In recent years, the importance of cognitive as well as non-cognitive skills has been widely discussed. It has been demonstrated in a large body of literature that these two skills have impacts on and shape various aspects of an individual’s life (Heckman & Rubinstein, 2001; Duckworth, et al., 2007).
According to the Japan Institute for Lifelong Learning, non-cognitive skills can be classified into ability-based elements such as problem-solving and critical thinking skills, personality and temperament-based elements such as cooperativeness, communication skills, and creativity, and value-based elements such as ethics and normative awareness. It is said that the individual skills within these elements are gradually nurtured through the training of basic skills from early childhood, and developed as individual skills as shown in the report published by the above institute (Japan Institute for Lifelong Learning, 2018).
It is generally believed that these skills emerge with some degree of consistency in different contexts, which is why various measurement tools (questionnaires) have been developed for individual skills. It is true that personalities and attitudes show consistency across various situations to some extent, but there are some other elements that have impacts on how much they want to put their efforts into a specific task or activity.
For example, an individual’s interest, motivation, drive, and desire may vary greatly depending on the task/activity and situation. Can we say that these are non-cognitive skills? I found the term “self-motivation skill” in English, which is a skill to motivate oneself in a situation (Zimmerman, Bandura & Martinez 1992), but in general, it seems to be something more fundamental than a skill.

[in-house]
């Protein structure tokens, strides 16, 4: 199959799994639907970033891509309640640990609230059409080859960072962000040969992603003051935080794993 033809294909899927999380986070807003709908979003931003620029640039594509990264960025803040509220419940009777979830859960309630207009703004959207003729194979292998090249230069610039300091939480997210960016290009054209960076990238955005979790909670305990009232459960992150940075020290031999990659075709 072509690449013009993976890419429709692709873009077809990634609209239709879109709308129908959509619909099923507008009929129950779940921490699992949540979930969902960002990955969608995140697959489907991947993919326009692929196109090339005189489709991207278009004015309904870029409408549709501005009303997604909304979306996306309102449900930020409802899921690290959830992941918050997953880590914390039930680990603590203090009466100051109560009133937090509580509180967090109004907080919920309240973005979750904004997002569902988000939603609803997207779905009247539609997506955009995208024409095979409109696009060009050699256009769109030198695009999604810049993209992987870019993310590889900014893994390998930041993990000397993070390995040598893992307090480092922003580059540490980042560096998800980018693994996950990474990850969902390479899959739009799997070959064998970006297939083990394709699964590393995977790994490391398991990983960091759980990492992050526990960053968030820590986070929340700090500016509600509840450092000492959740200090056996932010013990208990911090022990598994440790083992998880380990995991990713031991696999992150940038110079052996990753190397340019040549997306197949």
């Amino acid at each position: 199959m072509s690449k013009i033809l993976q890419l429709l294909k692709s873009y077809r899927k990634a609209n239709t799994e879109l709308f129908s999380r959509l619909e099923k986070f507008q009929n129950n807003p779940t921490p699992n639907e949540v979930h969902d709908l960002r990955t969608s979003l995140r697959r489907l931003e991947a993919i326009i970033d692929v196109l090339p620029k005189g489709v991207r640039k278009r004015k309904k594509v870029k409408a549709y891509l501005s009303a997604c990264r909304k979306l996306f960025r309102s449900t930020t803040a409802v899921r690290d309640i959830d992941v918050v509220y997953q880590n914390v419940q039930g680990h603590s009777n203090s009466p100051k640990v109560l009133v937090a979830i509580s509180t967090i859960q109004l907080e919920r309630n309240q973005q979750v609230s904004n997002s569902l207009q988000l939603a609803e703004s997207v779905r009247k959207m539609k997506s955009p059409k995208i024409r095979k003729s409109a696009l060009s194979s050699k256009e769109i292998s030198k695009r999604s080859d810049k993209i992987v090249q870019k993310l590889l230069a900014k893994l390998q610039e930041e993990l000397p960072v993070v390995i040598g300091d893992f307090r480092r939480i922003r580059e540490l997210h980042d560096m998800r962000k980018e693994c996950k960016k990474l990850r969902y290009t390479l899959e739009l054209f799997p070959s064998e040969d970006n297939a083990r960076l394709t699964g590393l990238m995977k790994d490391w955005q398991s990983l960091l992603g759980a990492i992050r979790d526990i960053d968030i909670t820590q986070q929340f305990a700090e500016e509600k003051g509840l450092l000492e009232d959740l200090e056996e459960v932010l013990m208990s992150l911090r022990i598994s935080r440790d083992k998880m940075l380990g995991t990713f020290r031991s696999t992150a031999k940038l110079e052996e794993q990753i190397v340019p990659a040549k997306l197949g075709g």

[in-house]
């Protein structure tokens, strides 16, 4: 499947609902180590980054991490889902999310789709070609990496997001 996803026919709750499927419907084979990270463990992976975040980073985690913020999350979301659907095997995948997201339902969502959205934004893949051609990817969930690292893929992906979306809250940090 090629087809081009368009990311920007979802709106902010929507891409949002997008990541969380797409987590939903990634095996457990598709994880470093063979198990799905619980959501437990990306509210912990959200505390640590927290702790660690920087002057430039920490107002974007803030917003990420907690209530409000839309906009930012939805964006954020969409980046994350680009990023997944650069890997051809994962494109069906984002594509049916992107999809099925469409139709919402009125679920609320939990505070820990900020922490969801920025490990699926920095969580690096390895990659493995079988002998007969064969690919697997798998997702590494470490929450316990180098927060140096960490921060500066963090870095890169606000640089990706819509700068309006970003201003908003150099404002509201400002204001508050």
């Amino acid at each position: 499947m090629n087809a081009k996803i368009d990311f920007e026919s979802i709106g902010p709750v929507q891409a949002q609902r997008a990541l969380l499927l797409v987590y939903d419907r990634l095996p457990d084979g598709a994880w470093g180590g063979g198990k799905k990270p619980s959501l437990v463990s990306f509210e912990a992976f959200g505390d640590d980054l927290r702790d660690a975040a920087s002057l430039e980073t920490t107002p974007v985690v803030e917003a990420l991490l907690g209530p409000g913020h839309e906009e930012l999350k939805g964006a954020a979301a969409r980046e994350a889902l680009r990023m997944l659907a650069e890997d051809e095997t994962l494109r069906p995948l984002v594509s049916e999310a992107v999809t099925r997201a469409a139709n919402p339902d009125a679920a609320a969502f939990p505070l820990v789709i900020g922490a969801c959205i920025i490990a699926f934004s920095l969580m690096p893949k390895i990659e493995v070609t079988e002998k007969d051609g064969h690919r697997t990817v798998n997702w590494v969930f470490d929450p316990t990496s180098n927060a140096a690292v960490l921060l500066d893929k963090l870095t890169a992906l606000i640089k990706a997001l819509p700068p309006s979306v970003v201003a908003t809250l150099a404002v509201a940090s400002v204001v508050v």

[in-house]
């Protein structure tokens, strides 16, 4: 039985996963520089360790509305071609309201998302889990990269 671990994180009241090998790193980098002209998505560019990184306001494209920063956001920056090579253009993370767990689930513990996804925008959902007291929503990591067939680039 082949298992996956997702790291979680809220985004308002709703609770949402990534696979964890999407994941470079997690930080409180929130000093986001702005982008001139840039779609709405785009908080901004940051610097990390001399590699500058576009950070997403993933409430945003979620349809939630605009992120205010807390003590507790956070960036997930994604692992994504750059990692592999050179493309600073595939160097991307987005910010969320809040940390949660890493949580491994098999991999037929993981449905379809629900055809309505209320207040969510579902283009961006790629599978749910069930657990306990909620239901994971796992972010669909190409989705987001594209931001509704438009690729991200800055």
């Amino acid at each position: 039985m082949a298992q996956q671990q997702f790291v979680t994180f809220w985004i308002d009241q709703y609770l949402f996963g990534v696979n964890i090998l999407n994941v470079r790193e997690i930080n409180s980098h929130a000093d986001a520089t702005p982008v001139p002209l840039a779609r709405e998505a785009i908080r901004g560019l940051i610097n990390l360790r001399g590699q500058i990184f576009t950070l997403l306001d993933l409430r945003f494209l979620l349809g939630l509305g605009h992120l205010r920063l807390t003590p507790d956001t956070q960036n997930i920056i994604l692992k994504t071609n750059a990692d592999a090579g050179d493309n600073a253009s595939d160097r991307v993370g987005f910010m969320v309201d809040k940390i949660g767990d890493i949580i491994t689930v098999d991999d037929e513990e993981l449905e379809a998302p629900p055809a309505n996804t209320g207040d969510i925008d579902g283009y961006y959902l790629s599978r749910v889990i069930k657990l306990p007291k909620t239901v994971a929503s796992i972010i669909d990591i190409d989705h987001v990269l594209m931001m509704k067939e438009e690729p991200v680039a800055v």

And therefore, these interests, motivations, and desires are thought to have both short and long-term effects on the skills and abilities of the individuals. Here, short-term means, for example, that the performance of an employee with the same skills in a certain task will differ depending on the level of interest while long-term means that people who are interested in a certain activity will work harder to learn and therefore will be more competent in such activity than those who are not interested in it.
In this light, it seems inadequate to measure individual performance by including only non-cognitive or cognitive abilities in a model. Rather, we may need to include the interaction of context-dependent characteristics with cognitive and non-cognitive skills in the analysis since the interests and motivations mentioned earlier affect the way an individual performs in a given situation.
- Duckworth, A. L., Peterson, C., Matthews, M. D., & Kelly, D. R. (2007). Grit: Perseverance and passion for long-term goals. Journal of Personality and Social Psychology, 92(6), 1087–1101. https://doi.org/10.1037/0022-35188.8.131.527
- Heckman, James & Rubinstein, Yona. (2001). The Importance of Noncognitive Skills: Lessons from the GED Testing Program. American Economic Review. 91. 145-149. 10.1257/aer.91.2.145.
- Zimmerman, Barry & Bandura, Albert & Martinez-Pons, Manuel. (1992). Self-Motivation for Academic Attainment: The Role of Self-Efficacy Beliefs and Personal Goal Setting. American Educational Research Journal. 29. 663-676. 10.3102/00028312029003663.